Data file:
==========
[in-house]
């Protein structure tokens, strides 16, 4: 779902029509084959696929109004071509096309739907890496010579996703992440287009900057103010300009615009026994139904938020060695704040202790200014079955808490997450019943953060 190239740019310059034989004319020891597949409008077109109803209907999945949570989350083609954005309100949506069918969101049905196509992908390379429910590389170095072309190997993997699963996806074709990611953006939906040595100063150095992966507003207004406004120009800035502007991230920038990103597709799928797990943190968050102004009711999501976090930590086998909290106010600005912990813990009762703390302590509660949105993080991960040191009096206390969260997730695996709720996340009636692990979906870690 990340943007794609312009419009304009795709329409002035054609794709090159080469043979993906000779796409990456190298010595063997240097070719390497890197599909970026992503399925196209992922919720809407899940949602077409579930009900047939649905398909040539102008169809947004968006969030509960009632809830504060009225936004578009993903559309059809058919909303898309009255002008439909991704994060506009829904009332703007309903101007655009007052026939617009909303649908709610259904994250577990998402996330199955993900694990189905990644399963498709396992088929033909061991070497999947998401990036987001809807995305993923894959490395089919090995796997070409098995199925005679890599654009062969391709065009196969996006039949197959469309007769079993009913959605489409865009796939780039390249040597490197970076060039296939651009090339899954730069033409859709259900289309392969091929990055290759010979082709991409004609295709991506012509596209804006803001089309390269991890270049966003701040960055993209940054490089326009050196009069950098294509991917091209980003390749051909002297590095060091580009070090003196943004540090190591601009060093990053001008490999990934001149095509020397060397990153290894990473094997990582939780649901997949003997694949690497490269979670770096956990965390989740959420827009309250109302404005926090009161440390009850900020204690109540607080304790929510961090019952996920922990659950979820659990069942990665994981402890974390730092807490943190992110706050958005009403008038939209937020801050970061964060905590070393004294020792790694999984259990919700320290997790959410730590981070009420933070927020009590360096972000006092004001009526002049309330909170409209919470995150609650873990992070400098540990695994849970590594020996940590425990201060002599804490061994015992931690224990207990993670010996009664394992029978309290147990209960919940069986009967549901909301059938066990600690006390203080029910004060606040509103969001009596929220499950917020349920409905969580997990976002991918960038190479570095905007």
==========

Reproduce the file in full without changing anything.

[in-house]
């Protein structure tokens, strides 16, 4: 779902029509084959696929109004071509096309739907890496010579996703992440287009900057103010300009615009026994139904938020060695704040202790200014079955808490997450019943953060 190239740019310059034989004319020891597949409008077109109803209907999945949570989350083609954005309100949506069918969101049905196509992908390379429910590389170095072309190997993997699963996806074709990611953006939906040595100063150095992966507003207004406004120009800035502007991230920038990103597709799928797990943190968050102004009711999501976090930590086998909290106010600005912990813990009762703390302590509660949105993080991960040191009096206390969260997730695996709720996340009636692990979906870690 990340943007794609312009419009304009795709329409002035054609794709090159080469043979993906000779796409990456190298010595063997240097070719390497890197599909970026992503399925196209992922919720809407899940949602077409579930009900047939649905398909040539102008169809947004968006969030509960009632809830504060009225936004578009993903559309059809058919909303898309009255002008439909991704994060506009829904009332703007309903101007655009007052026939617009909303649908709610259904994250577990998402996330199955993900694990189905990644399963498709396992088929033909061991070497999947998401990036987001809807995305993923894959490395089919090995796997070409098995199925005679890599654009062969391709065009196969996006039949197959469309007769079993009913959605489409865009796939780039390249040597490197970076060039296939651009090339899954730069033409859709259900289309392969091929990055290759010979082709991409004609295709991506012509596209804006803001089309390269991890270049966003701040960055993209940054490089326009050196009069950098294509991917091209980003390749051909002297590095060091580009070090003196943004540090190591601009060093990053001008490999990934001149095509020397060397990153290894990473094997990582939780649901997949003997694949690497490269979670770096956990965390989740959420827009309250109302404005926090009161440390009850900020204690109540607080304790929510961090019952996920922990659950979820659990069942990665994981402890974390730092807490943190992110706050958005009403008038939209937020801050970061964060905590070393004294020792790694999984259990919700320290997790959410730590981070009420933070927020009590360096972000006092004001009526002049309330909170409209919470995150609650873990992070400098540990695994849970590594020996940590425990201060002599804490061994015992931690224990207990993670010996009664394992029978309290147990209960919940069986009967549901909301059938066990600690006390203080029910004060606040509103969001009596929220499950917020349920409905969580997990976002991918960038190479570095905007």